On 23.06.2009 01:20, Robert Dober wrote:
> On Mon, Jun 22, 2009 at 6:50 PM, Joel VanderWerf<vjoel / path.berkeley.edu> wrote:
>> James Gray wrote:
>>> On Jun 22, 2009, at 7:10 AM, Roger Pack wrote:
> 
>> To expand on James's proposal a bit... what about defining a module called,
>> for example, Socket::Tutorial, and putting the material in the comment block
>> of that module, for rdoc to find? Then:
>>
>>  `ri Tutorial` ==> list of tutorials(*)
>>
>>  `ri Socket::Tutorial` ==> the socket tutorial
>>
>>  `ri Socket::Tutorial.open` ==> tutorial on Socket.open.
>>
>> (*) actually, I'm not sure current ri performs a search for x::Tutorial, but
>> why shouldn't it?

> Honestly that sounds brilliant. I am just a little bit confused about
> the x::Tutorial, should that not be Tutorial::X
> for X in { Array, Module, Class, Exception, Enumerator, You::Name::It } ?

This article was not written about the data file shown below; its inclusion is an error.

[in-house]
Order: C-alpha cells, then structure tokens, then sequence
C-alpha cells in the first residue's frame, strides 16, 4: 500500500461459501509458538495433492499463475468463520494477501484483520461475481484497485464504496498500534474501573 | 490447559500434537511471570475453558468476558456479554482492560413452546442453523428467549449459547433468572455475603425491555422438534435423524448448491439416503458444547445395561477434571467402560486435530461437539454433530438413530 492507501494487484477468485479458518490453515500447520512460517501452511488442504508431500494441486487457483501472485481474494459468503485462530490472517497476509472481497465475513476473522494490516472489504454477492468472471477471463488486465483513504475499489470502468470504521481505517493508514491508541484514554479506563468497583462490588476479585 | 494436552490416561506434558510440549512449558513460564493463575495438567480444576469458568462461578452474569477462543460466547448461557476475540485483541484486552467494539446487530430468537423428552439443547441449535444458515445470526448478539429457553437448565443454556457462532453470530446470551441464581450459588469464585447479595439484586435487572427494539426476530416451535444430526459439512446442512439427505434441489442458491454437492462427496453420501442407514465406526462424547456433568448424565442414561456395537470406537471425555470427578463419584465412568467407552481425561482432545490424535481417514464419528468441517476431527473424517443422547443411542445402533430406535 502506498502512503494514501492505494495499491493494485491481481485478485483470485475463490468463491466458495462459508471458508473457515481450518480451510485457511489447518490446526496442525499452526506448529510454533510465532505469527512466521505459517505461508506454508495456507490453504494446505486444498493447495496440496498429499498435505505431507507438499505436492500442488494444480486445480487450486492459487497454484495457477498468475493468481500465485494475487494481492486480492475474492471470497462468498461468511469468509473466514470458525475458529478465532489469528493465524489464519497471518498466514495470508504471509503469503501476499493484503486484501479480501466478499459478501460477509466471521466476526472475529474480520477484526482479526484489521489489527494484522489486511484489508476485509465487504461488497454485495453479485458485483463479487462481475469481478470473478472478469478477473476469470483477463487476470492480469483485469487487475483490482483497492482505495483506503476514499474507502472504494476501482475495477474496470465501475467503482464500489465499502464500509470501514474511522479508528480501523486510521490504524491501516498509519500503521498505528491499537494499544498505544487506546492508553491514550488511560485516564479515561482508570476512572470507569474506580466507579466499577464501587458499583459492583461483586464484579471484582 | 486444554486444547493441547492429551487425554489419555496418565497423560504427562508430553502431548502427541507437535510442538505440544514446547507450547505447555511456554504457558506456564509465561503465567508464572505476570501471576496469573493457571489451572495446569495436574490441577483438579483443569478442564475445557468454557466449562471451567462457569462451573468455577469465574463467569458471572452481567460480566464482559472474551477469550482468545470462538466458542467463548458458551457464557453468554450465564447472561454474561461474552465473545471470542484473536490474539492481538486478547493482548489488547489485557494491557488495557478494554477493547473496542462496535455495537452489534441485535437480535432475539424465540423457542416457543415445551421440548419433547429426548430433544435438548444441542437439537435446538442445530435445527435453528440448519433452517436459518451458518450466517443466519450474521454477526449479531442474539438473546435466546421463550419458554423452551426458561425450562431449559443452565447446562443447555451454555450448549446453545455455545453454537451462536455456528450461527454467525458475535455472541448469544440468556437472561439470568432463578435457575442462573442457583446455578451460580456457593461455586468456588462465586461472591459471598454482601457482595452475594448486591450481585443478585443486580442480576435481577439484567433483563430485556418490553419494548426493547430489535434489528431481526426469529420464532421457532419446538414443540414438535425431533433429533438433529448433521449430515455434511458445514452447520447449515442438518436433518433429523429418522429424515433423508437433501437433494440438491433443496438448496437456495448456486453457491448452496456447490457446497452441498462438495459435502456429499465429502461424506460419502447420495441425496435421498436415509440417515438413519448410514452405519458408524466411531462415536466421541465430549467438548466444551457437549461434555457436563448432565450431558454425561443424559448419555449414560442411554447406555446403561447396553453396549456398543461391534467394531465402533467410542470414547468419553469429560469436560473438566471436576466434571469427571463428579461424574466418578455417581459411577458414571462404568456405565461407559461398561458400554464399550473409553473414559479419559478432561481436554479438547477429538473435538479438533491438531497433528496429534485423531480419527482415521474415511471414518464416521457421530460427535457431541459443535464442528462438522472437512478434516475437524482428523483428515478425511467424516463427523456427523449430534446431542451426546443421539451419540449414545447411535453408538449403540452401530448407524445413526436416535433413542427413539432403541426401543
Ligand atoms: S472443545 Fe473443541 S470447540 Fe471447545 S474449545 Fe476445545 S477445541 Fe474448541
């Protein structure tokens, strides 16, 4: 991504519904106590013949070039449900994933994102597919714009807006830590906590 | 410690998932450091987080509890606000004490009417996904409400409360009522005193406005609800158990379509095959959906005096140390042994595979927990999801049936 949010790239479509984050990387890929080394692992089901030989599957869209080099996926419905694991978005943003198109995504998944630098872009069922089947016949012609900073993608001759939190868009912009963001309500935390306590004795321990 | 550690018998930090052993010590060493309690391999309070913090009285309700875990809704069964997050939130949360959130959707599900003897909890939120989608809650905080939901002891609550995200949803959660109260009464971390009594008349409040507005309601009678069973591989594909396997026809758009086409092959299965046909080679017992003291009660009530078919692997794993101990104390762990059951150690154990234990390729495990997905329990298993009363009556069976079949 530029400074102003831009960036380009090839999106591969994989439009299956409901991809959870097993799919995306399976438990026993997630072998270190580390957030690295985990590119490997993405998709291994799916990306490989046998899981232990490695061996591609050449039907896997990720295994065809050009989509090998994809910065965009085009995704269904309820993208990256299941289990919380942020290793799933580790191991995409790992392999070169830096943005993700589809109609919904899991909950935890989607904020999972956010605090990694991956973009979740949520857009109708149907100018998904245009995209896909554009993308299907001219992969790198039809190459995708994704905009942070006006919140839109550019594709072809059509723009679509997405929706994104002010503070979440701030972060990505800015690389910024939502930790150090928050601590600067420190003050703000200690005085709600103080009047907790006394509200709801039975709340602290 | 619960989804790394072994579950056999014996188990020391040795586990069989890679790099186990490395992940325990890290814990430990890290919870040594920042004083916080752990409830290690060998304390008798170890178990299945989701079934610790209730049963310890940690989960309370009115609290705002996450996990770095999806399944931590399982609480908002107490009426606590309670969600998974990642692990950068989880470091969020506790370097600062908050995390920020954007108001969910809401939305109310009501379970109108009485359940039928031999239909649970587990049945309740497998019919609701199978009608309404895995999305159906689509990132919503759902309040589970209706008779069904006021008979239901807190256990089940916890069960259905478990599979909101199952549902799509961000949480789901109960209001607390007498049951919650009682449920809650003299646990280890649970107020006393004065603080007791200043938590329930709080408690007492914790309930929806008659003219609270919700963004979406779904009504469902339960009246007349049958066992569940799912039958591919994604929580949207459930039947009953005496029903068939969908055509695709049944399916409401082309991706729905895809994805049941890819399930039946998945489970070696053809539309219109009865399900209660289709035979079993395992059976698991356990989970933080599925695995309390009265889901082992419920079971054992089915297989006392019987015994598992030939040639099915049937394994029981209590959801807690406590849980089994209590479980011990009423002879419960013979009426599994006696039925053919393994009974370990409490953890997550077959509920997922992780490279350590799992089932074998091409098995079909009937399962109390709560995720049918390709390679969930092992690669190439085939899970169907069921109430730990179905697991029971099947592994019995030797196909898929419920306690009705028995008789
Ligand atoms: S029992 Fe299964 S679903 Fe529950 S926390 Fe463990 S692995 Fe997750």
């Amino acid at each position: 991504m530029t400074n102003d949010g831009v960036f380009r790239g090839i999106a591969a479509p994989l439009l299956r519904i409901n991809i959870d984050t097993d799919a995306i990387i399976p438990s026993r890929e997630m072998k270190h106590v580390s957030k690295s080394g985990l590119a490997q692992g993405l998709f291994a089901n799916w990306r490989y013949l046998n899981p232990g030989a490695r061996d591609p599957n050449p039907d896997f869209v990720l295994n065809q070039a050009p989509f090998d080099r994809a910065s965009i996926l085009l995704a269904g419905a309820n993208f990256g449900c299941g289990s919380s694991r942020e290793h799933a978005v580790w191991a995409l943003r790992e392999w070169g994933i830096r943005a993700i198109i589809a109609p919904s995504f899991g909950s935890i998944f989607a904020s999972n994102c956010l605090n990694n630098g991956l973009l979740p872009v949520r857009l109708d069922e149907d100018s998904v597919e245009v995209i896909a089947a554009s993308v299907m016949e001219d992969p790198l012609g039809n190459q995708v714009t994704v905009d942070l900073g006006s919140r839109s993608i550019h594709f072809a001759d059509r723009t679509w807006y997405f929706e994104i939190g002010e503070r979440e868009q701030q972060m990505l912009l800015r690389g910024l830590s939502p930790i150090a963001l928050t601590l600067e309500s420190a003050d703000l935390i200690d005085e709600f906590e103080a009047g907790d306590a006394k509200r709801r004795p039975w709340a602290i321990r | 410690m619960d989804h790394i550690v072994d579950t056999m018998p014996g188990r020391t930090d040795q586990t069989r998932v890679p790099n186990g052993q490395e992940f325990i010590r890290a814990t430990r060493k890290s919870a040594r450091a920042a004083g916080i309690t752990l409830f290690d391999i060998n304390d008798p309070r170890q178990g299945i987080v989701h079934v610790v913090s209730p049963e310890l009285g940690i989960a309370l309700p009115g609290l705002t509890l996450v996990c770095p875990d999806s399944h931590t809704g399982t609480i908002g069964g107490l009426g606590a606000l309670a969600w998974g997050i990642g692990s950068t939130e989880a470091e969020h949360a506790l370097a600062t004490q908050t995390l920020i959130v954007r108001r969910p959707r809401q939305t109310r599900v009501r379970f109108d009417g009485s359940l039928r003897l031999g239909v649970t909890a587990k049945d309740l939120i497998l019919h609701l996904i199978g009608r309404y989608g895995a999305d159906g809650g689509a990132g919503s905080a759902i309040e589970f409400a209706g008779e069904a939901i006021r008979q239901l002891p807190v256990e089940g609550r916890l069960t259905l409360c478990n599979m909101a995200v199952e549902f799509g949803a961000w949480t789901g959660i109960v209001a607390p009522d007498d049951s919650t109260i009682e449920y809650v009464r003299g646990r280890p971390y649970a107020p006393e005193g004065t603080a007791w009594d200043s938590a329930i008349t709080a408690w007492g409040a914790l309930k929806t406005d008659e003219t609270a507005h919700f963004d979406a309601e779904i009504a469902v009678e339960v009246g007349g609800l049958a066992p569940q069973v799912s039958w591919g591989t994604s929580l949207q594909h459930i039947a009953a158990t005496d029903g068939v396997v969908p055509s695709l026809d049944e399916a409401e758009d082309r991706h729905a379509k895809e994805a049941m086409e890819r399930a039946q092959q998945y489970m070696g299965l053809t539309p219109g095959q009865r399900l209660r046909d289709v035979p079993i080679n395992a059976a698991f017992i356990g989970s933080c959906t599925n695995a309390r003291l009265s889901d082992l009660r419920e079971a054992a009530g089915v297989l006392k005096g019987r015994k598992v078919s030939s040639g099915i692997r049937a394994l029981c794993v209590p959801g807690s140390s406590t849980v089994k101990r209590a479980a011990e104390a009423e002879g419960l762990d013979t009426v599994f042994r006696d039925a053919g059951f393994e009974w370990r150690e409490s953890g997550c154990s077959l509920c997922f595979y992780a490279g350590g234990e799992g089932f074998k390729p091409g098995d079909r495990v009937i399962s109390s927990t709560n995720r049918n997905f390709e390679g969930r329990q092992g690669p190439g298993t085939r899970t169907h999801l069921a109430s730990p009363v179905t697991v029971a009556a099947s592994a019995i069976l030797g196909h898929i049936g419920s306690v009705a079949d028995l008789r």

> 
> And Tutorial would be a module in the standard lib?

I do not like the idea.  Here's why: you add code which has the sole 
purpose of carrying documentation.  The primary purpose of source code 
is to provide functionality and not serve as a text skeleton.

The second reason is, that documentation derived from code typically has 
a different structure than "hand crafted" tutorials.  This documentation 
is structured around source code artifacts such as classes and modules. 
  A written tutorial focuses on tasks and usually has a structure so 
that you can more easily learn when reading from beginning to end.

Having said that it is probably a good idea to include tutorials in the 
standard distribution.  But IMHO they should be written as tutorials, 
probably using Textile markup or something similar.

My 0.02 EUR

Kind regards

	robert

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